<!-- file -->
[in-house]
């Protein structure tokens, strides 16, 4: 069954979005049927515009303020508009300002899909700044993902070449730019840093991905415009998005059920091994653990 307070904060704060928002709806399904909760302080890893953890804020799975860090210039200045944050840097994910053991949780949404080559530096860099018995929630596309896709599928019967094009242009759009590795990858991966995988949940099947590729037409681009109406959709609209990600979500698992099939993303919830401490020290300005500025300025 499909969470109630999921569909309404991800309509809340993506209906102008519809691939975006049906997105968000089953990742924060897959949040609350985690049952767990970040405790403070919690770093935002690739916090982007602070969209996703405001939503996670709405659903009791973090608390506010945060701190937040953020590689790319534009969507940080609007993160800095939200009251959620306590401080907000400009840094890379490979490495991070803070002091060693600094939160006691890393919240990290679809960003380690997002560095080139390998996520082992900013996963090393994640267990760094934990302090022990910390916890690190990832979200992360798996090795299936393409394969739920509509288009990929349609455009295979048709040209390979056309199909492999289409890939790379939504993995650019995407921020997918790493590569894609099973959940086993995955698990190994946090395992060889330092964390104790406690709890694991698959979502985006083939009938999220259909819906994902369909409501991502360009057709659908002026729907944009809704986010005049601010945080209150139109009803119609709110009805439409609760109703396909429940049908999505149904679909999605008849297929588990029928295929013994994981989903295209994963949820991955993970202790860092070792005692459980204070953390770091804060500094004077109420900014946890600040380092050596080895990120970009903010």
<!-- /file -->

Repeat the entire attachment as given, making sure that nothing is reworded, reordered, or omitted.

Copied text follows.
[in-house]
């Protein structure tokens, strides 16, 4: 069954979005049927515009303020508009300002899909700044993902070449730019840093991905415009998005059920091994653990 307070904060704060928002709806399904909760302080890893953890804020799975860090210039200045944050840097994910053991949780949404080559530096860099018995929630596309896709599928019967094009242009759009590795990858991966995988949940099947590729037409681009109406959709609209990600979500698992099939993303919830401490020290300005500025300025 499909969470109630999921569909309404991800309509809340993506209906102008519809691939975006049906997105968000089953990742924060897959949040609350985690049952767990970040405790403070919690770093935002690739916090982007602070969209996703405001939503996670709405659903009791973090608390506010945060701190937040953020590689790319534009969507940080609007993160800095939200009251959620306590401080907000400009840094890379490979490495991070803070002091060693600094939160006691890393919240990290679809960003380690997002560095080139390998996520082992900013996963090393994640267990760094934990302090022990910390916890690190990832979200992360798996090795299936393409394969739920509509288009990929349609455009295979048709040209390979056309199909492999289409890939790379939504993995650019995407921020997918790493590569894609099973959940086993995955698990190994946090395992060889330092964390104790406690709890694991698959979502985006083939009938999220259909819906994902369909409501991502360009057709659908002026729907944009809704986010005049601010945080209150139109009803119609709110009805439409609760109703396909429940049908999505149904679909999605008849297929588990029928295929013994994981989903295209994963949820991955993970202790860092070792005692459980204070953390770091804060500094004077109420900014946890600040380092050596080895990120970009903010």